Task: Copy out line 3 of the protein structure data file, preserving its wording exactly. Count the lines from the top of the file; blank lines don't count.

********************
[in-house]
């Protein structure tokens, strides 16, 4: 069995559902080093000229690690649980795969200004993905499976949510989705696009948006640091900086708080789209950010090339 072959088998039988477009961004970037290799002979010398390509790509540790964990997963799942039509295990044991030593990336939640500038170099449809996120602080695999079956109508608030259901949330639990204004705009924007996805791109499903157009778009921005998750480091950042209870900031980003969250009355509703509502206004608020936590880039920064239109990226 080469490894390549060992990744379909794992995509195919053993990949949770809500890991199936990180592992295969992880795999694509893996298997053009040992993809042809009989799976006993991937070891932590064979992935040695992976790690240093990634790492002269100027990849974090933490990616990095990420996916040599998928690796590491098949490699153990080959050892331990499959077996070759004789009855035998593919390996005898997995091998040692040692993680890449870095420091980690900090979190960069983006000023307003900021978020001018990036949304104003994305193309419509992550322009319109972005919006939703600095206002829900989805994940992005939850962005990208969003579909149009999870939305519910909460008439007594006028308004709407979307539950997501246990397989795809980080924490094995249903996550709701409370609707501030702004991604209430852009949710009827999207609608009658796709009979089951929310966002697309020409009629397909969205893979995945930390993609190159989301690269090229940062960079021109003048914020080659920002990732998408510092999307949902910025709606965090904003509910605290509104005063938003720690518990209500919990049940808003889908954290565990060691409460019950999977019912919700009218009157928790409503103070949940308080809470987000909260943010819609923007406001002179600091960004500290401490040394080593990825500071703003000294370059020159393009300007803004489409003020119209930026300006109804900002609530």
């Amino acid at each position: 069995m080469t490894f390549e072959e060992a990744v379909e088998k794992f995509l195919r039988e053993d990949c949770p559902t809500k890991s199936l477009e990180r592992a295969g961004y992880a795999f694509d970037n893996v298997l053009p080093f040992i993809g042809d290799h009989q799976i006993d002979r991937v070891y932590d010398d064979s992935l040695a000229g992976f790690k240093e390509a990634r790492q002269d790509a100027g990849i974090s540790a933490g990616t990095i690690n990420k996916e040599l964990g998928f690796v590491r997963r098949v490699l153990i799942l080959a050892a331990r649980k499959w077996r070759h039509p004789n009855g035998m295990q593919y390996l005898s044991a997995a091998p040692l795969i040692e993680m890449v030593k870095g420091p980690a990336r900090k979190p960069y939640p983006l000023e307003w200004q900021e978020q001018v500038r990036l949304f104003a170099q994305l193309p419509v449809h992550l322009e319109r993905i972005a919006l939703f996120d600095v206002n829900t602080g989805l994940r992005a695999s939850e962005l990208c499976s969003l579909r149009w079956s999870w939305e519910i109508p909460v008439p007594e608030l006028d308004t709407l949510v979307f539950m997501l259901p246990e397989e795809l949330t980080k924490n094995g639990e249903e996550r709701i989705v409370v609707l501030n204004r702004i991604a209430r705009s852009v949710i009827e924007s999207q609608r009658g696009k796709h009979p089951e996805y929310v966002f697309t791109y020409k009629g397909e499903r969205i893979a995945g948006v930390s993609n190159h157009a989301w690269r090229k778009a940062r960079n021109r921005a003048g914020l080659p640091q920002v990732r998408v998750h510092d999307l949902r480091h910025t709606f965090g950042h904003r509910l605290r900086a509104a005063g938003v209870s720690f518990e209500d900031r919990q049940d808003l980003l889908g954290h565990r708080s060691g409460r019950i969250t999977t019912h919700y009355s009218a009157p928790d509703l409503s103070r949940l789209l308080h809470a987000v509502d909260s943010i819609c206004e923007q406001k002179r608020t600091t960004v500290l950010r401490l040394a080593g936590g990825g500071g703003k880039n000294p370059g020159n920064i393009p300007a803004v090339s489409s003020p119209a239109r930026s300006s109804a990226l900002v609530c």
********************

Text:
């Amino acid at each position: 069995m080469t490894f390549e072959e060992a990744v379909e088998k794992f995509l195919r039988e053993d990949c949770p559902t809500k890991s199936l477009e990180r592992a295969g961004y992880a795999f694509d970037n893996v298997l053009p080093f040992i993809g042809d290799h009989q799976i006993d002979r991937v070891y932590d010398d064979s992935l040695a000229g992976f790690k240093e390509a990634r790492q002269d790509a100027g990849i974090s540790a933490g990616t990095i690690n990420k996916e040599l964990g998928f690796v590491r997963r098949v490699l153990i799942l080959a050892a331990r649980k499959w077996r070759h039509p004789n009855g035998m295990q593919y390996l005898s044991a997995a091998p040692l795969i040692e993680m890449v030593k870095g420091p980690a990336r900090k979190p960069y939640p983006l000023e307003w200004q900021e978020q001018v500038r990036l949304f104003a170099q994305l193309p419509v449809h992550l322009e319109r993905i972005a919006l939703f996120d600095v206002n829900t602080g989805l994940r992005a695999s939850e962005l990208c499976s969003l579909r149009w079956s999870w939305e519910i109508p909460v008439p007594e608030l006028d308004t709407l949510v979307f539950m997501l259901p246990e397989e795809l949330t980080k924490n094995g639990e249903e996550r709701i989705v409370v609707l501030n204004r702004i991604a209430r705009s852009v949710i009827e924007s999207q609608r009658g696009k796709h009979p089951e996805y929310v966002f697309t791109y020409k009629g397909e499903r969205i893979a995945g948006v930390s993609n190159h157009a989301w690269r090229k778009a940062r960079n021109r921005a003048g914020l080659p640091q920002v990732r998408v998750h510092d999307l949902r480091h910025t709606f965090g950042h904003r509910l605290r900086a509104a005063g938003v209870s720690f518990e209500d900031r919990q049940d808003l980003l889908g954290h565990r708080s060691g409460r019950i969250t999977t019912h919700y009355s009218a009157p928790d509703l409503s103070r949940l789209l308080h809470a987000v509502d909260s943010i819609c206004e923007q406001k002179r608020t600091t960004v500290l950010r401490l040394a080593g936590g990825g500071g703003k880039n000294p370059g020159n920064i393009p300007a803004v090339s489409s003020p119209a239109r930026s300006s109804a990226l900002v609530c």